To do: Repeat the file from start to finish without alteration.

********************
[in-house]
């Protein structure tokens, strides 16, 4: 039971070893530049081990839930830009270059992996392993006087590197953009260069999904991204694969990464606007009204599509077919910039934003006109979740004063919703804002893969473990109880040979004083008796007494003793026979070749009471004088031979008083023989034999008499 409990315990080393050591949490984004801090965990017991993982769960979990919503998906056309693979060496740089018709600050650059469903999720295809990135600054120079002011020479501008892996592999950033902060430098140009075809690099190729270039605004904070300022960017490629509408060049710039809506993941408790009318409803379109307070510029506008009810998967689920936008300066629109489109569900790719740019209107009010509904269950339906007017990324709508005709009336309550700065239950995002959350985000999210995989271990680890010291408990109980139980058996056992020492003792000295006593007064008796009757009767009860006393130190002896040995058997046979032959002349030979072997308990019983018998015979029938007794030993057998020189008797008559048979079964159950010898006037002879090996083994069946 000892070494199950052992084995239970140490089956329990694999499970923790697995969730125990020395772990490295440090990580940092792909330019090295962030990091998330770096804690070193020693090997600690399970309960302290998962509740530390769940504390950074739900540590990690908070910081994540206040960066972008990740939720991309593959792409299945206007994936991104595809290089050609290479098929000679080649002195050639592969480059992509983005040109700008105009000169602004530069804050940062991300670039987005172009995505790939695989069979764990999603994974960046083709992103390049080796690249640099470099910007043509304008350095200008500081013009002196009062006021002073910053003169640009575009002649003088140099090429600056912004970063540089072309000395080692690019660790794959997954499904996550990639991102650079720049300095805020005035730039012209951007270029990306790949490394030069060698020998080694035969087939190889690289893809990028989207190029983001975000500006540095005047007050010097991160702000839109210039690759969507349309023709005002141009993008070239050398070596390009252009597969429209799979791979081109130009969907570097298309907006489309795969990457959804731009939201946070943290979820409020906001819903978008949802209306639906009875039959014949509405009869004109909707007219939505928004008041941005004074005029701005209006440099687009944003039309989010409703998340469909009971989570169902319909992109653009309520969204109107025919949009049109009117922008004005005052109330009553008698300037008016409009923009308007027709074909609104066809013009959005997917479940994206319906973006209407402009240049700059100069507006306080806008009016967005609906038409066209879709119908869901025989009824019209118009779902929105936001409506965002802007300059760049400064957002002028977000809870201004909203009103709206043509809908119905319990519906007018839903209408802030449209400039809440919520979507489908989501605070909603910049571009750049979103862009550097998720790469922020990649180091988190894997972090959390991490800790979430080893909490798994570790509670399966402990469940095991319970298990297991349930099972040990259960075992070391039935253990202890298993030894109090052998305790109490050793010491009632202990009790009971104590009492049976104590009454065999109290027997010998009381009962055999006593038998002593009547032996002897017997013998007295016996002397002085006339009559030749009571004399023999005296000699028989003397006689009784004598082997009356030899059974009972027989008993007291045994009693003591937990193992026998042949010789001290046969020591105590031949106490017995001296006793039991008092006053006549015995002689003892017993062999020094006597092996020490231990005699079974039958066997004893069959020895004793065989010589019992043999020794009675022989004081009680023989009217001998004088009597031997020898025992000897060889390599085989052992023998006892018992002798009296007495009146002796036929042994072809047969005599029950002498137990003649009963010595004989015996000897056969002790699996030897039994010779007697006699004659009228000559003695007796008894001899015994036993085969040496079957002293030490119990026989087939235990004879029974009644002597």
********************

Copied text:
[in-house]
């Protein structure tokens, strides 16, 4: 039971070893530049081990839930830009270059992996392993006087590197953009260069999904991204694969990464606007009204599509077919910039934003006109979740004063919703804002893969473990109880040979004083008796007494003793026979070749009471004088031979008083023989034999008499 409990315990080393050591949490984004801090965990017991993982769960979990919503998906056309693979060496740089018709600050650059469903999720295809990135600054120079002011020479501008892996592999950033902060430098140009075809690099190729270039605004904070300022960017490629509408060049710039809506993941408790009318409803379109307070510029506008009810998967689920936008300066629109489109569900790719740019209107009010509904269950339906007017990324709508005709009336309550700065239950995002959350985000999210995989271990680890010291408990109980139980058996056992020492003792000295006593007064008796009757009767009860006393130190002896040995058997046979032959002349030979072997308990019983018998015979029938007794030993057998020189008797008559048979079964159950010898006037002879090996083994069946 000892070494199950052992084995239970140490089956329990694999499970923790697995969730125990020395772990490295440090990580940092792909330019090295962030990091998330770096804690070193020693090997600690399970309960302290998962509740530390769940504390950074739900540590990690908070910081994540206040960066972008990740939720991309593959792409299945206007994936991104595809290089050609290479098929000679080649002195050639592969480059992509983005040109700008105009000169602004530069804050940062991300670039987005172009995505790939695989069979764990999603994974960046083709992103390049080796690249640099470099910007043509304008350095200008500081013009002196009062006021002073910053003169640009575009002649003088140099090429600056912004970063540089072309000395080692690019660790794959997954499904996550990639991102650079720049300095805020005035730039012209951007270029990306790949490394030069060698020998080694035969087939190889690289893809990028989207190029983001975000500006540095005047007050010097991160702000839109210039690759969507349309023709005002141009993008070239050398070596390009252009597969429209799979791979081109130009969907570097298309907006489309795969990457959804731009939201946070943290979820409020906001819903978008949802209306639906009875039959014949509405009869004109909707007219939505928004008041941005004074005029701005209006440099687009944003039309989010409703998340469909009971989570169902319909992109653009309520969204109107025919949009049109009117922008004005005052109330009553008698300037008016409009923009308007027709074909609104066809013009959005997917479940994206319906973006209407402009240049700059100069507006306080806008009016967005609906038409066209879709119908869901025989009824019209118009779902929105936001409506965002802007300059760049400064957002002028977000809870201004909203009103709206043509809908119905319990519906007018839903209408802030449209400039809440919520979507489908989501605070909603910049571009750049979103862009550097998720790469922020990649180091988190894997972090959390991490800790979430080893909490798994570790509670399966402990469940095991319970298990297991349930099972040990259960075992070391039935253990202890298993030894109090052998305790109490050793010491009632202990009790009971104590009492049976104590009454065999109290027997010998009381009962055999006593038998002593009547032996002897017997013998007295016996002397002085006339009559030749009571004399023999005296000699028989003397006689009784004598082997009356030899059974009972027989008993007291045994009693003591937990193992026998042949010789001290046969020591105590031949106490017995001296006793039991008092006053006549015995002689003892017993062999020094006597092996020490231990005699079974039958066997004893069959020895004793065989010589019992043999020794009675022989004081009680023989009217001998004088009597031997020898025992000897060889390599085989052992023998006892018992002798009296007495009146002796036929042994072809047969005599029950002498137990003649009963010595004989015996000897056969002790699996030897039994010779007697006699004659009228000559003695007796008894001899015994036993085969040496079957002293030490119990026989087939235990004879029974009644002597």